Final Matra Rule of Law Training Programme of 2018 on Detention and Alternative Sanctions
From 4 to 11 October 2018, thirty-six participants took part in the final Matra Rule of Law Training programme of the year in The Hague. The programme was the first within the set of trainings offered focusing on Detention and Alternative Sanctions (DAS). It is one of the two programmes fully designed and implemented by the NHC.
Detention and Alternative Sanctions training: a demand-driven exercise
Matra Rule of Law Training Programmes are demand-driven in nature and the latest training on Detention and Alternative Sanctions was no different. Countries across Europe, and indeed the world, are experiencing increased pressure on their prison systems. Rising rates of incarceration and pre-trial detention mean that many prison systems suffer from overcrowding and exert unsustainable costs on national budgets. Prison conditions suffer as a result of such problems and, as well as raising questions about prisoners’ human rights, this has implications for wider society as processes of re-integration are affected and recidivism increases.
These challenges raise a number of questions. What are the possible alternatives to detention and how can these maximize successful reintegration? How can prison conditions be improved to have a positive effect on perpetrators, victims and society as a whole?
The DAS training programme aims to have provided members of the judiciary, criminal justice officials and policy advisors with the skills, knowledge and networks to better address these complex questions and to encourage reforms and international best practice in their own countries.”
The DAS training programme aims to have provided members of the judiciary, criminal justice officials and policy advisors with the skills, knowledge and networks to better address these complex questions and to encourage reforms and international best practice in their own countries. In particular, the training programme aimed to share expert knowledge from the Dutch criminal justice system. Over the course of the training participants learned about professional practices in Dutch prisons; the training that Dutch prison employees receive in executing criminal sanctions in a manner that is respectful of fundamental rights and the specific risks faced by children in detention.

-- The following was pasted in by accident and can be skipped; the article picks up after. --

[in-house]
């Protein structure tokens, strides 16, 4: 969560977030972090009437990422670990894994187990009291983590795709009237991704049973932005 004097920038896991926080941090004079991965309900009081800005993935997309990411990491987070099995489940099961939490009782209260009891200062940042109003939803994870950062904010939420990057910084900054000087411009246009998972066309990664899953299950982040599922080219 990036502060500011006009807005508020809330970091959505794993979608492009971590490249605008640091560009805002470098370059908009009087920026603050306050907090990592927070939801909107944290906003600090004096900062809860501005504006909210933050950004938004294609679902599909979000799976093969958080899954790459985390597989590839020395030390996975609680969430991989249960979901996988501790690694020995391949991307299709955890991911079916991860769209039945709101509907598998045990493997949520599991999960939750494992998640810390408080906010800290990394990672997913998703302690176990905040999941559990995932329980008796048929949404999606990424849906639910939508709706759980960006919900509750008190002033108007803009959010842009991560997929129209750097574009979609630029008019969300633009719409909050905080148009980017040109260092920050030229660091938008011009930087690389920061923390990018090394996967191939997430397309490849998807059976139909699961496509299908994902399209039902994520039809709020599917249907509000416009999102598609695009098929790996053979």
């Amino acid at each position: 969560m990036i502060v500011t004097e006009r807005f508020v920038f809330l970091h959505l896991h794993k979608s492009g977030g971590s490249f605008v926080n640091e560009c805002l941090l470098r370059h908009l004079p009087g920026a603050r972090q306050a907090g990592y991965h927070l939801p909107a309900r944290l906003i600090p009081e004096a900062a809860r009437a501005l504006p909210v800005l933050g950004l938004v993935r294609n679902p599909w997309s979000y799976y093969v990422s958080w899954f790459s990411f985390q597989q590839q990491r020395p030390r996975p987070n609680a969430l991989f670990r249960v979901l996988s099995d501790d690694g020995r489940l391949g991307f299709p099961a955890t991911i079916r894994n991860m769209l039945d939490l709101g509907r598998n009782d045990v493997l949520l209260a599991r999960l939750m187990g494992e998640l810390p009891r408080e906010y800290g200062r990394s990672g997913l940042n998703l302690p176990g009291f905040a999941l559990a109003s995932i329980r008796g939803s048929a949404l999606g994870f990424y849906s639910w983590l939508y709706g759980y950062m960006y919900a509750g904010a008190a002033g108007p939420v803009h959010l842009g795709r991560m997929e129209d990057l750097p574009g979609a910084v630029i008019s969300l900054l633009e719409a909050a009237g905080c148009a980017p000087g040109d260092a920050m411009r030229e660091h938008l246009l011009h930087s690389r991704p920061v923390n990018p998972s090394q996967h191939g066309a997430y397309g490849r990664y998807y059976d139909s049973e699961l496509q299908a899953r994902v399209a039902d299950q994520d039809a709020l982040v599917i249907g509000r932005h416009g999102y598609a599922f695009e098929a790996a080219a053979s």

There was a particular emphasis on knowledge sharing about the Netherland’s probation system, one of the oldest and most efficient systems of alternative criminal sanctions in the world. Focusing on the theory and operations of the Dutch probation system enables participants to return to their home countries with an understanding of how an effective system of alternative sanctions can significantly reduce stress on national criminal justice systems. Specifically, the training aimed to demonstrate that an effective system of alternative sanctions must strike a delicate balance between sanction, reintegration and the protection of victims and society.
Participants in the training program thus left The Hague with a deeper understanding of what is necessary to create humane prison conditions and with the knowledge needed to enhance systems of alternative sanctions in their own countries. During the program, participants also had the chance to visit cultural and professional organizations relating to the training’s topic. They visited a Prison Museum, Forensic Psychiatric Clinic, and Transport and Support Service (DV&O), Department of Custodial Agency.
Participants in the training program thus left The Hague with a deeper understanding of what is necessary to create humane prison conditions and with the knowledge needed to enhance systems of alternative sanctions in their own countries.”
The program also introduced participants to a large and knowledge-sharing network on detention and alternative sanctions from their regions and the Netherlands. Engagement with this network, made up of experts and government officials from the Netherlands and the participants themselves, hopes to serve as a valuable resource in the development of effective systems of detention and alternative sanctions in participants’ home countries.
The Matra Rule of Law Training Programme was open to applicants from Albania, Bosnia-Herzegovina, Georgia, Kosovo, Macedonia, Moldova, Montenegro, Serbia, Turkey and the Ukraine. It was organized and delivered in partnership with The Hague Academy for Local Governance and the University of Leiden. The program was financed by the Ministry of Foreign Affairs of the Netherlands.